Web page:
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Stan Laurel and Oliver Hardy

Stan Laurel and Oliver Hardy

Olive Trees -Vincent Van Gogh

Olive Trees -Vincent Van Gogh

"Bridges across the Seine at Asnieres" Vincent Van Gogh, water color

"Bridges across the Seine at Asnieres" Vincent Van Gogh, water color

Vincent van Gogh-La casa gialla

Vincent van Gogh-La casa gialla

la grande guerra - Cerca con Google

la grande guerra - Cerca con Google

Pardon Us (MGM, 1931). One Sheet (27" X 41"). Although Laurel and Hardy's first feature-length film is not particularly politically correct (the boys appear in blackface at one point), it's fondly remembered all the same. L & H play beer barons who get tossed in the clink and then escape to a cotton plantation. The bumbling jailbirds appear on this rare one sheet at the deft hand of legendary artist Al Hirschfeld.

Pardon Us (MGM, 1931). One Sheet (27" X 41"). Although Laurel and Hardy's first feature-length film is not particularly politically correct (the boys appear in blackface at one point), it's fondly remembered all the same. L & H play beer barons who get tossed in the clink and then escape to a cotton plantation. The bumbling jailbirds appear on this rare one sheet at the deft hand of legendary artist Al Hirschfeld.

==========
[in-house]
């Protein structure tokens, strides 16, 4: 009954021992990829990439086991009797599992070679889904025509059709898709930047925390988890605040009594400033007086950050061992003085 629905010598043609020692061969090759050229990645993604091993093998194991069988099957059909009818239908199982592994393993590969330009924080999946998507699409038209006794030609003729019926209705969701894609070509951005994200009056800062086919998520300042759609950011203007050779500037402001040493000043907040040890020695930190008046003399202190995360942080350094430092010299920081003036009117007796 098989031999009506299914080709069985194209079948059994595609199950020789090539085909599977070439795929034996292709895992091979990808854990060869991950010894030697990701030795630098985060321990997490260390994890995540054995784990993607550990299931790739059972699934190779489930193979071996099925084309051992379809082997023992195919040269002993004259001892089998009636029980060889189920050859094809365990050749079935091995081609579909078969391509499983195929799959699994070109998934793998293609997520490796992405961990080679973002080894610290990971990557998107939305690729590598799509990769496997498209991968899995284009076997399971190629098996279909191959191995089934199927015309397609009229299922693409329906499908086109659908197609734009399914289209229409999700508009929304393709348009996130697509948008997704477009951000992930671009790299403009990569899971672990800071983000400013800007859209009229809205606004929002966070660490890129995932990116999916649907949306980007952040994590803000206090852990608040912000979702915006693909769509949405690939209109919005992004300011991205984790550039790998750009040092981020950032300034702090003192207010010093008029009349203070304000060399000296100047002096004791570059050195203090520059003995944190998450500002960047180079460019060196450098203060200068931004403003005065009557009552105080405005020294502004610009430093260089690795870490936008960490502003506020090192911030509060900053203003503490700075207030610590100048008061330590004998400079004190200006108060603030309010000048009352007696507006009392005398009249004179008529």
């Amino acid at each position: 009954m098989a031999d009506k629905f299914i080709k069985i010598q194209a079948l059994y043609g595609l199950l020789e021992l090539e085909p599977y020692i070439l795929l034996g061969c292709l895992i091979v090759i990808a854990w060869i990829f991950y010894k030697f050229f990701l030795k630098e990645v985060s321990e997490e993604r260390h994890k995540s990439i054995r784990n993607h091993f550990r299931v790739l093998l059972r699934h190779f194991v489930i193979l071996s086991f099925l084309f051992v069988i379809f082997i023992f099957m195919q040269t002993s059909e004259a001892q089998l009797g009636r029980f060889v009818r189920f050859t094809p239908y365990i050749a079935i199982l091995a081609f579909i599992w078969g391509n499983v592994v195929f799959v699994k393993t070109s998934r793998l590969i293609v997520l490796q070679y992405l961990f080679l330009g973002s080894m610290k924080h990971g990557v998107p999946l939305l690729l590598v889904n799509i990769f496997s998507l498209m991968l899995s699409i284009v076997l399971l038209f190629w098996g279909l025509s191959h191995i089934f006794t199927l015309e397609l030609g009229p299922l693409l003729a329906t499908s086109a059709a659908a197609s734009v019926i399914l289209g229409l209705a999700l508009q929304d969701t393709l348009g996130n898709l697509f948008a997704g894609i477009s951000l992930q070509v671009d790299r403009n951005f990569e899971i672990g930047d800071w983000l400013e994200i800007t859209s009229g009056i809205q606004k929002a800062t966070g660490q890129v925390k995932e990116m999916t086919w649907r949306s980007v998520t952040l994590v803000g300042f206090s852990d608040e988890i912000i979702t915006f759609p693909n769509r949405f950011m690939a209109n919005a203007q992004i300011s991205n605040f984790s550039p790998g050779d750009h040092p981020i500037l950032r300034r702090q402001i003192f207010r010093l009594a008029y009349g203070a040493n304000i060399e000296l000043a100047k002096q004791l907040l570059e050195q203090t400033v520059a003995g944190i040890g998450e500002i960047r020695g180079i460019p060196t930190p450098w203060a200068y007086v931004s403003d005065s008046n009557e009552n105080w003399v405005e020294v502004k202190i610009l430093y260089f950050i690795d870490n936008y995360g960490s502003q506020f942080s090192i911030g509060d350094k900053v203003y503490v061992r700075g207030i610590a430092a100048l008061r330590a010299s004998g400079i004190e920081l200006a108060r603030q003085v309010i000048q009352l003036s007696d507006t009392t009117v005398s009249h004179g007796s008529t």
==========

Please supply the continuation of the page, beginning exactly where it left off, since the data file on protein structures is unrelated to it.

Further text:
0_94f31_c48ec245_orig.jpg (685×1024)

0_94f31_c48ec245_orig.jpg (685×1024)

Back To The Future 2 by Tchav

Back To The Future 2 by Tchav

Bookplate of The Bronx Free Library

Bookplate of The Bronx Free Library

Laurel And Hardy's "Sons Of The Desert" (1933). Stan and Ollie go to an out-of-town convention for all the lodges of the fraternal organization of which they are members--with the added benefit of getting them away from their shrewish wives. Wonderful slapstick ensues. Sadly Laurel and Hardy movies are--as critic Pauline Kael pointed out many years ago--paced much too leisurely for generations that didn't grow up on them. Such a shame, it's really marvelous stuff...

Laurel And Hardy's "Sons Of The Desert" (1933). Stan and Ollie go to an out-of-town convention for all the lodges of the fraternal organization of which they are members--with the added benefit of getting them away from their shrewish wives. Wonderful slapstick ensues. Sadly Laurel and Hardy movies are--as critic Pauline Kael pointed out many years ago--paced much too leisurely for generations that didn't grow up on them. Such a shame, it's really marvelous stuff...